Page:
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SEL8675 : Children's Literature Studies: Past, Present, Future (Inactive)

  • Inactive for Year: 2022/23
  • Module Leader(s): Dr Emily Murphy
  • Owning School: English Lit, Language & Linguistics
  • Teaching Location: Newcastle City Campus
Semester 2 Credit Value: 20
ECTS Credits: 10.0


Children’s literature is often concerned with growth and change; it is appropriate, then, that the study of the subject itself has grown rapidly from its beginnings in the early 1960s. Today children’s literature studies is as varied as childhood itself, encompassing material from the eighteenth century to the present day, and employing a range of disciplinary approaches. In this module, we will explore the historical origins of the academic study of children’s literature and consider what it means to be a scholar of ‘children’s literature’ now that the field is becoming increasingly interdisciplinary. What – if anything – is distinctive about children’How have children’s literature scholars employed different methodologies, including book history, archival research, social history and literary theory to explore texts for children? How does ‘children’s literature studies’ intersect with the work done by scholars of performance, history, sociology, and others interested in the child and children’s literature? Can we better describe this work as “childhood studies” or “children’s studies,” as some have suggested? Our goal will be to explore these questions and more, with an eye towards defining our own position as scholars of literature.

Outline Of Syllabus

This module will introduce students to some of the key scholarship on children’s literature and childhood studies, offering a theoretical perspective on the field. Students will have the opportunity to explore a range of texts for children, from the historical to the contemporary, and to consider different approaches to the field through a series of scholarly ‘case studies’ based on the work of SELLL scholars. The focus of the module will evolve from year to year in line with staff specialisms and new work in the field.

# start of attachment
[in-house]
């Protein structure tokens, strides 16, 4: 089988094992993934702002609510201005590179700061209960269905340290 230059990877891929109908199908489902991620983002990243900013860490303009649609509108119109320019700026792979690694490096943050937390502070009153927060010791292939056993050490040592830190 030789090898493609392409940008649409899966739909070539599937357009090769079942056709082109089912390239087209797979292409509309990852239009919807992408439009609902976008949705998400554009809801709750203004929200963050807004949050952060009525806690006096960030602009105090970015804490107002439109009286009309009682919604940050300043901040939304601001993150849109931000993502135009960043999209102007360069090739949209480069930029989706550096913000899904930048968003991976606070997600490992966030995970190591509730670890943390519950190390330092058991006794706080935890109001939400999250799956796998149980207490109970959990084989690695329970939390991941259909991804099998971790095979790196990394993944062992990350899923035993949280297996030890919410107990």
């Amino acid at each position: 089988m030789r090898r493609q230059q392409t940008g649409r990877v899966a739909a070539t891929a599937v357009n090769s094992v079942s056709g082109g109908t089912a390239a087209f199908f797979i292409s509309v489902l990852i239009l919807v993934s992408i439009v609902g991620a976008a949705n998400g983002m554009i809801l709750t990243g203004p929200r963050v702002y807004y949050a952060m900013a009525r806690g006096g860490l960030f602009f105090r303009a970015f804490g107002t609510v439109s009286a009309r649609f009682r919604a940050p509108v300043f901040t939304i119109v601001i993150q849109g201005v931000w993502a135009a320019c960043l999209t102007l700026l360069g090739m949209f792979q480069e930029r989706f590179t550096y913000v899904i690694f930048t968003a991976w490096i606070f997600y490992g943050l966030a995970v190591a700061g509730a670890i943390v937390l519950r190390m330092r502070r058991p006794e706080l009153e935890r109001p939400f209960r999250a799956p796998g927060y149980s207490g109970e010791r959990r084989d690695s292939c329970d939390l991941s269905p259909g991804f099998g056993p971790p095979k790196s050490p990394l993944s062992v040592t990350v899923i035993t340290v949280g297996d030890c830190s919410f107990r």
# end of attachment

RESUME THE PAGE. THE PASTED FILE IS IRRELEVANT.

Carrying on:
Students will be encouraged to consider how their own disciplinary perspectives might shape their approach to the subject, and the module will offer them the opportunity to develop key professional skills.

Teaching Methods

Teaching Activities
Category Activity Number Length Student Hours Comment
Guided Independent StudyAssessment preparation and completion170:0070:00N/A
Guided Independent StudyDirected research and reading148:0048:00N/A
Scheduled Learning And Teaching ActivitiesSmall group teaching112:0022:00N/A
Guided Independent StudyIndependent study160:0060:00N/A
Teaching Rationale And Relationship


Assessment Methods

The format of resits will be determined by the Board of Examiners

Other Assessment
Description Semester When Set Percentage Comment
Written exercise2M50Written conference paper - 2500 words
Prof skill assessmnt2M5020 minute oral conference presentation
Formative Assessments
Description Semester When Set Comment
Written exercise2MConference paper abstract - 500 words
Assessment Rationale And Relationship

A formative written exercise will ask students to write a 500-word conference paper abstract, supporting them in establishing an argument on a theme related to the module and familiarising them with the professional skills associated with conference presentations.

The written conference paper (2,500 words) will ask students to apply a particular critical approach to a single text or artefact. It will build on the formative assessment to help students define their own approach to the field within a professional format. This will also form the foundation for the final oral presentation, providing a formal opportunity for feedback on this at an early stage.

The final 20-minute oral presentation will build on the written conference paper assessment. The oral presentation encourages students to learn how to adapt their scholarship to a different delivery format, and to develop arguments and forms of independent critical thinking appropriate at MA level.

Reading Lists